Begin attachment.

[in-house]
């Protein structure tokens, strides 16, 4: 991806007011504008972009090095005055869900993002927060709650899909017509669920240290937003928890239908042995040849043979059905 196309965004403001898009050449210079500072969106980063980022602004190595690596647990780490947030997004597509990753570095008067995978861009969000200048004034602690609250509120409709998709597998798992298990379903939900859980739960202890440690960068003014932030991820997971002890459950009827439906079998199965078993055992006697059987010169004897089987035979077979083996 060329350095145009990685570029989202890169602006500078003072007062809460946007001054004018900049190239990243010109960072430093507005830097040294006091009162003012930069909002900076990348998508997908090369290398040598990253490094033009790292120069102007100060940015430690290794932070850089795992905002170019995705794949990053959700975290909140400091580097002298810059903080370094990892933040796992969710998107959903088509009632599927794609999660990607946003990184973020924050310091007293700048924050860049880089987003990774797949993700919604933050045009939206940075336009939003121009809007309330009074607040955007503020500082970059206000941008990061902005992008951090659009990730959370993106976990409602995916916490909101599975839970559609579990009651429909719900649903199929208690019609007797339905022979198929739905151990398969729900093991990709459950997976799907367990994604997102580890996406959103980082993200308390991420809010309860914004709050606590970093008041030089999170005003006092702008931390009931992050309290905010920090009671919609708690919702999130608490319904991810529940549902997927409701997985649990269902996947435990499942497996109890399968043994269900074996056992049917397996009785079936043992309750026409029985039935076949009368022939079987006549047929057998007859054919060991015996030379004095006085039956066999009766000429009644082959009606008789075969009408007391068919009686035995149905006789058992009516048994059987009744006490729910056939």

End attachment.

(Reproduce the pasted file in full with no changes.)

[in-house]
């Protein structure tokens, strides 16, 4: 991806007011504008972009090095005055869900993002927060709650899909017509669920240290937003928890239908042995040849043979059905 196309965004403001898009050449210079500072969106980063980022602004190595690596647990780490947030997004597509990753570095008067995978861009969000200048004034602690609250509120409709998709597998798992298990379903939900859980739960202890440690960068003014932030991820997971002890459950009827439906079998199965078993055992006697059987010169004897089987035979077979083996 060329350095145009990685570029989202890169602006500078003072007062809460946007001054004018900049190239990243010109960072430093507005830097040294006091009162003012930069909002900076990348998508997908090369290398040598990253490094033009790292120069102007100060940015430690290794932070850089795992905002170019995705794949990053959700975290909140400091580097002298810059903080370094990892933040796992969710998107959903088509009632599927794609999660990607946003990184973020924050310091007293700048924050860049880089987003990774797949993700919604933050045009939206940075336009939003121009809007309330009074607040955007503020500082970059206000941008990061902005992008951090659009990730959370993106976990409602995916916490909101599975839970559609579990009651429909719900649903199929208690019609007797339905022979198929739905151990398969729900093991990709459950997976799907367990994604997102580890996406959103980082993200308390991420809010309860914004709050606590970093008041030089999170005003006092702008931390009931992050309290905010920090009671919609708690919702999130608490319904991810529940549902997927409701997985649990269902996947435990499942497996109890399968043994269900074996056992049917397996009785079936043992309750026409029985039935076949009368022939079987006549047929057998007859054919060991015996030379004095006085039956066999009766000429009644082959009606008789075969009408007391068919009686035995149905006789058992009516048994059987009744006490729910056939």